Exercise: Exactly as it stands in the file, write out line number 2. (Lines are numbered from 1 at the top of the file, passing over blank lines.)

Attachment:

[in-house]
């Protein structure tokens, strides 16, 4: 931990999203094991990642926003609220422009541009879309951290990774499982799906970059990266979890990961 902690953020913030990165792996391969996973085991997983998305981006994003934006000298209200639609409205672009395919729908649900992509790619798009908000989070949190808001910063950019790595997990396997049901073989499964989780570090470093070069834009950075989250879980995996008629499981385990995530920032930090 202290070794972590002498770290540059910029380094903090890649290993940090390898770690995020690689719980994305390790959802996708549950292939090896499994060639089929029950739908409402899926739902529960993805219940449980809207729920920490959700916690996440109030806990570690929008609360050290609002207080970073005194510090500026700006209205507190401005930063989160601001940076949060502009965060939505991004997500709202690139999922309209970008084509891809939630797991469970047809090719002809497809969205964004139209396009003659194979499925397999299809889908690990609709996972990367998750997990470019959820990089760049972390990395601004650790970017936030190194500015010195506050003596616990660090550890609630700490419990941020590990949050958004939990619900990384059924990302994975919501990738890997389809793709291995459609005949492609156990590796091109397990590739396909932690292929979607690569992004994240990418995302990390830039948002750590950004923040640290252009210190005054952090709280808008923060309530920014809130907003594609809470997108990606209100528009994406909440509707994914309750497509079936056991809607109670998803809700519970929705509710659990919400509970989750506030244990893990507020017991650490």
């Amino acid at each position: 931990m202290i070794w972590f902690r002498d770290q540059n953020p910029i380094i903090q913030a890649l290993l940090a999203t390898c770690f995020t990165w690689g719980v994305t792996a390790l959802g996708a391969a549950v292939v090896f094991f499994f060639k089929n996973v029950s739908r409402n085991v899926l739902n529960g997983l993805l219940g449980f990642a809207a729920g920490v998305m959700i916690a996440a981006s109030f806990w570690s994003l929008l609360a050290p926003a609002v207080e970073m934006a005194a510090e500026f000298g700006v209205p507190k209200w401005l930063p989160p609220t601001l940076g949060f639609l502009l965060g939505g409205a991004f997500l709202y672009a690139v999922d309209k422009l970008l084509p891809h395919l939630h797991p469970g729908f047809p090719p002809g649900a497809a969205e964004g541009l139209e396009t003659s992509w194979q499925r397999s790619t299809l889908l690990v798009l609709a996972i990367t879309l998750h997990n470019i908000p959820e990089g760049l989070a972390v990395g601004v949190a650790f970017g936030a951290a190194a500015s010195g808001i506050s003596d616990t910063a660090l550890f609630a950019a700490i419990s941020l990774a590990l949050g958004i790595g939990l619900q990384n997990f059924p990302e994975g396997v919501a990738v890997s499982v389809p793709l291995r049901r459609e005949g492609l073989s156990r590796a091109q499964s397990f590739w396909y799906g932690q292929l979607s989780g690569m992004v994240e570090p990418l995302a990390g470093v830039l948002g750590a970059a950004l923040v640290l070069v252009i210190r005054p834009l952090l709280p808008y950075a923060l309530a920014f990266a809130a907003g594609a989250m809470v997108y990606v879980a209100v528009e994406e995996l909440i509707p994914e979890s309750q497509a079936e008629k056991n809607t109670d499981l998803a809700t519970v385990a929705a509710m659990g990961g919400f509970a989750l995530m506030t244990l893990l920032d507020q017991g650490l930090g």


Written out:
């Protein structure tokens, strides 16, 4: 931990999203094991990642926003609220422009541009879309951290990774499982799906970059990266979890990961 902690953020913030990165792996391969996973085991997983998305981006994003934006000298209200639609409205672009395919729908649900992509790619798009908000989070949190808001910063950019790595997990396997049901073989499964989780570090470093070069834009950075989250879980995996008629499981385990995530920032930090 202290070794972590002498770290540059910029380094903090890649290993940090390898770690995020690689719980994305390790959802996708549950292939090896499994060639089929029950739908409402899926739902529960993805219940449980809207729920920490959700916690996440109030806990570690929008609360050290609002207080970073005194510090500026700006209205507190401005930063989160601001940076949060502009965060939505991004997500709202690139999922309209970008084509891809939630797991469970047809090719002809497809969205964004139209396009003659194979499925397999299809889908690990609709996972990367998750997990470019959820990089760049972390990395601004650790970017936030190194500015010195506050003596616990660090550890609630700490419990941020590990949050958004939990619900990384059924990302994975919501990738890997389809793709291995459609005949492609156990590796091109397990590739396909932690292929979607690569992004994240990418995302990390830039948002750590950004923040640290252009210190005054952090709280808008923060309530920014809130907003594609809470997108990606209100528009994406909440509707994914309750497509079936056991809607109670998803809700519970929705509710659990919400509970989750506030244990893990507020017991650490």